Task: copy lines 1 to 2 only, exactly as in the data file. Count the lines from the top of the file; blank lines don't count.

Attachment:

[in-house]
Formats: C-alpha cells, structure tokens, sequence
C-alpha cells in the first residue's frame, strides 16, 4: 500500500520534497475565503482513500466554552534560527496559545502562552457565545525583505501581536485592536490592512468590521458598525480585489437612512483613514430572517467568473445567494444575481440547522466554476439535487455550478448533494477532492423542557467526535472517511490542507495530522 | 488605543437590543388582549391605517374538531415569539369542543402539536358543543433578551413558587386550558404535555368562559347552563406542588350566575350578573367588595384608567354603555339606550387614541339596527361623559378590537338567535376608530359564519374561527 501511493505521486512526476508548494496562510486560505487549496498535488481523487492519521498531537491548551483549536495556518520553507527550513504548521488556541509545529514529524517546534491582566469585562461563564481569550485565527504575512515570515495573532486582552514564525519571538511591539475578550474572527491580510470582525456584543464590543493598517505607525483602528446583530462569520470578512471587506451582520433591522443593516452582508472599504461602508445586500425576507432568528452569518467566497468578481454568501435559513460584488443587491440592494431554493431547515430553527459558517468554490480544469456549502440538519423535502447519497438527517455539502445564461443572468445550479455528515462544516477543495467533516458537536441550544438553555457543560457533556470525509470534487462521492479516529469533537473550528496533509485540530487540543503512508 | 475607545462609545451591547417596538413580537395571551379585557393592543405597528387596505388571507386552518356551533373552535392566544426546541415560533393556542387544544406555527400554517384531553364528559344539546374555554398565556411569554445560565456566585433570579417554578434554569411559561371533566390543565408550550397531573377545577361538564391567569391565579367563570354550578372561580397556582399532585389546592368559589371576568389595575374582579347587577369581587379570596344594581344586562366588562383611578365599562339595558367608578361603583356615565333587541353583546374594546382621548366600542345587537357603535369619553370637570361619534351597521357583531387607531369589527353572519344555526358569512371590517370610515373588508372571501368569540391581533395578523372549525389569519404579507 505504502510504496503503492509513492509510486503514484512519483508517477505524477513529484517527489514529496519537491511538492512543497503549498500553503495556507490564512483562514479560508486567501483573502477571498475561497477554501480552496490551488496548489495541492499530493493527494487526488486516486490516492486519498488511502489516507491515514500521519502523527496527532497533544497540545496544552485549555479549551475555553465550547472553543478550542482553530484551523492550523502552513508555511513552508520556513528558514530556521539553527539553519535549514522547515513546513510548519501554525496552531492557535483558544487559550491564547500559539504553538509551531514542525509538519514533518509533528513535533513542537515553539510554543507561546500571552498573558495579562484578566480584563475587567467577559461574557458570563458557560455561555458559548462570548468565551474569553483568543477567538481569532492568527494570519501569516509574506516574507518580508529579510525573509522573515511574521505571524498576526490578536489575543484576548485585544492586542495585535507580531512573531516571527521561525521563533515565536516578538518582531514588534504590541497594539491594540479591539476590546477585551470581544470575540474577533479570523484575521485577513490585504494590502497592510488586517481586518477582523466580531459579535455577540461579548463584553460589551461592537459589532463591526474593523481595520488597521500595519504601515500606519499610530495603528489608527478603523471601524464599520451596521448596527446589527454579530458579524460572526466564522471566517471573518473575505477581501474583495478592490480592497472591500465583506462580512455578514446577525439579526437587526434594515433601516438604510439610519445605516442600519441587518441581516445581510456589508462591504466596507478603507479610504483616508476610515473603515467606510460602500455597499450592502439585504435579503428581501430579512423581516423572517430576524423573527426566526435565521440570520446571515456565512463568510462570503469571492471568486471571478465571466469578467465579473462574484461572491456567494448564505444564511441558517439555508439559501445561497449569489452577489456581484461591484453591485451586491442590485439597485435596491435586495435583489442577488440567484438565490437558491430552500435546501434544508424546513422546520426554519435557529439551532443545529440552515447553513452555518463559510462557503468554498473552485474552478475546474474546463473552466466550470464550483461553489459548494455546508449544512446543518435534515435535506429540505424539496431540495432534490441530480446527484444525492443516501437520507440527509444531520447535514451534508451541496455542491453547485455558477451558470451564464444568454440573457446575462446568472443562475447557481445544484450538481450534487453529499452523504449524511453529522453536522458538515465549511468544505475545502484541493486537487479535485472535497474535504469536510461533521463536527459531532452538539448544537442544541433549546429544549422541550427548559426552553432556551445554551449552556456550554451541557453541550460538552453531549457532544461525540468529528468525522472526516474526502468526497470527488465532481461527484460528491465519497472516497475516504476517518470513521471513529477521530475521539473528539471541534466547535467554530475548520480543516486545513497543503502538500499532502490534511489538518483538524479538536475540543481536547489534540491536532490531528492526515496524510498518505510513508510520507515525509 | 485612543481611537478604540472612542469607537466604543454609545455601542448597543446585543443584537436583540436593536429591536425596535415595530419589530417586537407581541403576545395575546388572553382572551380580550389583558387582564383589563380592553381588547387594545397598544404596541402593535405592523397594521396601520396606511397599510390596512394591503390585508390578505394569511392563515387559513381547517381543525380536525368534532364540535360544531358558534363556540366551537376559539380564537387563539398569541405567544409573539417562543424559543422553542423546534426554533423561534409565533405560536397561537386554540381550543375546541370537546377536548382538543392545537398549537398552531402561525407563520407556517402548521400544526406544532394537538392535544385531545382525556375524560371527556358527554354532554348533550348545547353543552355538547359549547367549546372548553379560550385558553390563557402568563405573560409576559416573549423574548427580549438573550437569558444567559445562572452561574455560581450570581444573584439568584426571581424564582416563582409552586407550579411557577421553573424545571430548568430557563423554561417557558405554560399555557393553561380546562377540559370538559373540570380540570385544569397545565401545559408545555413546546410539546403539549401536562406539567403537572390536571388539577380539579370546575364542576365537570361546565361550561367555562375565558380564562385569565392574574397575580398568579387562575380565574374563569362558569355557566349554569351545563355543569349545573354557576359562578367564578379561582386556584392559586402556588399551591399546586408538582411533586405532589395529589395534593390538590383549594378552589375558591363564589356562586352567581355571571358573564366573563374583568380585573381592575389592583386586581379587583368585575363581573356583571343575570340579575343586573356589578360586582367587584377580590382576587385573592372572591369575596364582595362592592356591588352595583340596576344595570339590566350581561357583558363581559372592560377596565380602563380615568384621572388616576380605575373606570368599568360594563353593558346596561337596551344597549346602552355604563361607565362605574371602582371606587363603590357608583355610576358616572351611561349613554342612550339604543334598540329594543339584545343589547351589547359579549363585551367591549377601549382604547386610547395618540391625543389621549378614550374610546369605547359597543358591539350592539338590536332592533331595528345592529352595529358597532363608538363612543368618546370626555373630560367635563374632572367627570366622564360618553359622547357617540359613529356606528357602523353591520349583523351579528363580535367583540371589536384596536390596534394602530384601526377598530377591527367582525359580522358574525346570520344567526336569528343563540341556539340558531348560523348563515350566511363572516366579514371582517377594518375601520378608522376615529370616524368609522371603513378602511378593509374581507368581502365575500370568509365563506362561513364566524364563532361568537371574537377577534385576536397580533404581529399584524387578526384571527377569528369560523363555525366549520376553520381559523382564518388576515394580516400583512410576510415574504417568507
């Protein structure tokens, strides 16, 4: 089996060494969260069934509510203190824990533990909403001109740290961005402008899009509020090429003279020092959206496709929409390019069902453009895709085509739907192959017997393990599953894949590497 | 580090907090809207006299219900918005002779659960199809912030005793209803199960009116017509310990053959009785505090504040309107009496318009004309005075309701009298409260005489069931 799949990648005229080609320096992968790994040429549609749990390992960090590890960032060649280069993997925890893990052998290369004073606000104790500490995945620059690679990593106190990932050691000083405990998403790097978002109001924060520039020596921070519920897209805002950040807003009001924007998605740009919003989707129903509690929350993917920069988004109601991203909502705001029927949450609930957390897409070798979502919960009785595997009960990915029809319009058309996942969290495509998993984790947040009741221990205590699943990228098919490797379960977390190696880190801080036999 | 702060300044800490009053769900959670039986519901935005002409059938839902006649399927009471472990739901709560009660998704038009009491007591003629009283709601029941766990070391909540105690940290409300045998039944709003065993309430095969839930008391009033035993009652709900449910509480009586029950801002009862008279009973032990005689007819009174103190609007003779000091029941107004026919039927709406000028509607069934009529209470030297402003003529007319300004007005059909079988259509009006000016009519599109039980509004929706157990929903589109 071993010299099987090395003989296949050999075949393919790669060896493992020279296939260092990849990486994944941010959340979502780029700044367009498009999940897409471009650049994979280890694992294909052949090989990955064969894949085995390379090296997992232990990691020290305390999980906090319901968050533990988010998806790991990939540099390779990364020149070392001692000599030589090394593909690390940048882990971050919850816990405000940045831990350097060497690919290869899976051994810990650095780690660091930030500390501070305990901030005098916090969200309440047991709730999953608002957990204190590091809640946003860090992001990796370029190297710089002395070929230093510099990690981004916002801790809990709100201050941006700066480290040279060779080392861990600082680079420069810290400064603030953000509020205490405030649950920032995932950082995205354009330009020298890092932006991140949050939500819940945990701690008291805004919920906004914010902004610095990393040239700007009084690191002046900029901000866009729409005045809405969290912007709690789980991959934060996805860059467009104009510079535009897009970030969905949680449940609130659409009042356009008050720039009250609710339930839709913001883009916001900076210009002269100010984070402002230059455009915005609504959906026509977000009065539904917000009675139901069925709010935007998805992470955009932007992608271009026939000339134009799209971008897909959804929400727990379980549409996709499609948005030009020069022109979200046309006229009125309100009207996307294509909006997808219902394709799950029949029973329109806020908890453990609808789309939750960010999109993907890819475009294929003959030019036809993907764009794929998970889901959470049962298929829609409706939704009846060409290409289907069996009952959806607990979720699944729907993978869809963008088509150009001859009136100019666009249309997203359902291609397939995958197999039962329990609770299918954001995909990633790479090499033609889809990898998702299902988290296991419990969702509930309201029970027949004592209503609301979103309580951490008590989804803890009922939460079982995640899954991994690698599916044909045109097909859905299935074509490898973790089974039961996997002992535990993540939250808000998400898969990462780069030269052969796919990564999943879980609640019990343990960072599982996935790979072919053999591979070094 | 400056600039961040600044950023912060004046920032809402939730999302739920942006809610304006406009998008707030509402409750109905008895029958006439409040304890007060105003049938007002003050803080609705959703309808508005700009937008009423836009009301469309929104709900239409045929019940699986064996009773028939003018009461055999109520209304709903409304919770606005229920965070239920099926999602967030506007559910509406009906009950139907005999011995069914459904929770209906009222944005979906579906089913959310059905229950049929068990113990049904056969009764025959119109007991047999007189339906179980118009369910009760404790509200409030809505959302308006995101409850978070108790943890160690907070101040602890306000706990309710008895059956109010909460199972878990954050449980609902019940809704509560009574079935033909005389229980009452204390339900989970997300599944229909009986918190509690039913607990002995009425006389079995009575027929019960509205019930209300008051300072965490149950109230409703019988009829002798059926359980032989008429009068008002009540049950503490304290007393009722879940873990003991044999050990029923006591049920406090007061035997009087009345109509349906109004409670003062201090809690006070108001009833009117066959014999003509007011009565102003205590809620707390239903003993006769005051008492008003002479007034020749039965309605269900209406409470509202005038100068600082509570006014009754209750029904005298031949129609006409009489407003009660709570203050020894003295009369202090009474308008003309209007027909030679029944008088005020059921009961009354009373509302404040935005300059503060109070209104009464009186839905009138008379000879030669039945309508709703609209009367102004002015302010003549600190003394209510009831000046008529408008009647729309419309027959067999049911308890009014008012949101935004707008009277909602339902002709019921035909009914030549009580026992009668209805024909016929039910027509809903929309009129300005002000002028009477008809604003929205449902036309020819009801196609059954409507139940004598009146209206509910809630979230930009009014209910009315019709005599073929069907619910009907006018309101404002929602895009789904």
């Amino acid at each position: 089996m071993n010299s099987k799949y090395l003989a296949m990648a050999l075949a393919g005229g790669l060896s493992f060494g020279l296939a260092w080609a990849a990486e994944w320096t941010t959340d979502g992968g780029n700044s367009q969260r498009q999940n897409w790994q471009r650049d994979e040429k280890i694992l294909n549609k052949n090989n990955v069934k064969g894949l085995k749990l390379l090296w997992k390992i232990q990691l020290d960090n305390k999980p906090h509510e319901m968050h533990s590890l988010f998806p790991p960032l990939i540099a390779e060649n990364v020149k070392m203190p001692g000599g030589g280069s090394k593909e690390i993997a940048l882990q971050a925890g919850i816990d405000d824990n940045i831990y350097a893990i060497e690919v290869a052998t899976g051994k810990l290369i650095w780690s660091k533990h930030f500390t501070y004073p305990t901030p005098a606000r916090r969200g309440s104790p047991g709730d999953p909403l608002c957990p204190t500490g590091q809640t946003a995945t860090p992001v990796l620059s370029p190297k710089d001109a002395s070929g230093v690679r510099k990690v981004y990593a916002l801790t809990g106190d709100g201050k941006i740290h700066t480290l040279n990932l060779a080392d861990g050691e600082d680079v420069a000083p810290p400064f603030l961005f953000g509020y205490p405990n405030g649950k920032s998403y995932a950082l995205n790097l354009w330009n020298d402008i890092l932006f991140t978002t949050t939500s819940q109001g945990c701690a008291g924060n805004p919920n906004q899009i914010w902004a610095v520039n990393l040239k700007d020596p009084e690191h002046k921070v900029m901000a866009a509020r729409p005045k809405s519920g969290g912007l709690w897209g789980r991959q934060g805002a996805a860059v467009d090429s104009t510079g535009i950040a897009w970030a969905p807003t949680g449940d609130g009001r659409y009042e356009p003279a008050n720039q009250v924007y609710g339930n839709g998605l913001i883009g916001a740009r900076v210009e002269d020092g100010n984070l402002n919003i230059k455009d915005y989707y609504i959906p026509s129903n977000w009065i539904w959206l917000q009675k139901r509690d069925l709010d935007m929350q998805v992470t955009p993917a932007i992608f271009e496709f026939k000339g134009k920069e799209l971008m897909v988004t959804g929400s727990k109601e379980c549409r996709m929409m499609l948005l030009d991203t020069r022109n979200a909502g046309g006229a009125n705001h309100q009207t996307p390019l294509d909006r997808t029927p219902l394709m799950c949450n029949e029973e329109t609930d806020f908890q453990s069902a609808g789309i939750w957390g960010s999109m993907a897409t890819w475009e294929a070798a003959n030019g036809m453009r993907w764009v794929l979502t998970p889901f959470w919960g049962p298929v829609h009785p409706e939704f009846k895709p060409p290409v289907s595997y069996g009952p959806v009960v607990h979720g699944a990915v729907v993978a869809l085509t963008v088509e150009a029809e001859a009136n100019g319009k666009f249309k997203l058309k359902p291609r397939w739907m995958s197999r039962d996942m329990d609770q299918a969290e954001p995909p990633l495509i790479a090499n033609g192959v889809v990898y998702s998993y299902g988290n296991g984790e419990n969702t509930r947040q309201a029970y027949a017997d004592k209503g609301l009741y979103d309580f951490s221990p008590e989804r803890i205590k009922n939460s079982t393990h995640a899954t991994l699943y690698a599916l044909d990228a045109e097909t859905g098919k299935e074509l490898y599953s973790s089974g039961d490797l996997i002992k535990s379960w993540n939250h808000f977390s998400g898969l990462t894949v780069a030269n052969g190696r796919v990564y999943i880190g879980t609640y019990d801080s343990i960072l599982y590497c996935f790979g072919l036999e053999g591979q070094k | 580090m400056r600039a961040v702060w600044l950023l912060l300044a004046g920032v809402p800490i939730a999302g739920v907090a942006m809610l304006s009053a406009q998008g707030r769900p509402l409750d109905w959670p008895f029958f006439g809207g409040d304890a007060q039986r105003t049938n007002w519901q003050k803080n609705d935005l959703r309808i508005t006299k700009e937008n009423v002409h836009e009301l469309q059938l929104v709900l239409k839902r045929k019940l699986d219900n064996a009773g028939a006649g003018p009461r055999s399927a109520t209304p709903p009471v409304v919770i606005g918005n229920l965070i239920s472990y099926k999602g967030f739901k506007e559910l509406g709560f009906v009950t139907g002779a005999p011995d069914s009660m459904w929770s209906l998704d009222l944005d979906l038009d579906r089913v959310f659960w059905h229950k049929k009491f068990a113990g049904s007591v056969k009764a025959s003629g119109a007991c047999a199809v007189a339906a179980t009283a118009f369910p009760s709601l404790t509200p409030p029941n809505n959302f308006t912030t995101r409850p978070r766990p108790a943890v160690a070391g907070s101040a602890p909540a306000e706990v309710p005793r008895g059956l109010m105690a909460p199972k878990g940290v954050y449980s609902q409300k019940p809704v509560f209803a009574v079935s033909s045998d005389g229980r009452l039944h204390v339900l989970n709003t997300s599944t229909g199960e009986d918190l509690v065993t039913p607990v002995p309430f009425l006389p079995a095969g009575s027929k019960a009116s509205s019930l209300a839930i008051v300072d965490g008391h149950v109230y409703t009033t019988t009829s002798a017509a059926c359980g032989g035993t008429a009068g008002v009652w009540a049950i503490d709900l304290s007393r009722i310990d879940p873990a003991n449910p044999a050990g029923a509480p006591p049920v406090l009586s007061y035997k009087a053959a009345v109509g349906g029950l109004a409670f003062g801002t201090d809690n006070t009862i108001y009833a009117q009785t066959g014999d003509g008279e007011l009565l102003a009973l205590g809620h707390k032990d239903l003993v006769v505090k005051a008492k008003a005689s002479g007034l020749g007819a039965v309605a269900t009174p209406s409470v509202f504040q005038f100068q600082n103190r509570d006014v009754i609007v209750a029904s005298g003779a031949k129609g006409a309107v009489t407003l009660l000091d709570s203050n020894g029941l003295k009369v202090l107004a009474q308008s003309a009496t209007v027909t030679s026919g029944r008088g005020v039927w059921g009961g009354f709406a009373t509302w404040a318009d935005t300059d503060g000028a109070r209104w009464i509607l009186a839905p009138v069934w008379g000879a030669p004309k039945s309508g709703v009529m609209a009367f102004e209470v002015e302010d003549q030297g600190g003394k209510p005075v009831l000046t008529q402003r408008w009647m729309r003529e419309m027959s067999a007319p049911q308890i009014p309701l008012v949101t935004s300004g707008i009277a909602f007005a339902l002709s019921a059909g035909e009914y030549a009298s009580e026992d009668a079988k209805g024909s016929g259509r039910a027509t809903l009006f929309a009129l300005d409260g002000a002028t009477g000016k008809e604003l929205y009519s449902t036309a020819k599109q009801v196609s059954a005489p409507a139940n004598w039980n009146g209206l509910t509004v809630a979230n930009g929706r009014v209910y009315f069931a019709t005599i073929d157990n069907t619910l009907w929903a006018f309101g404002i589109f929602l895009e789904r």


[in-house]
Formats: C-alpha cells, structure tokens, sequence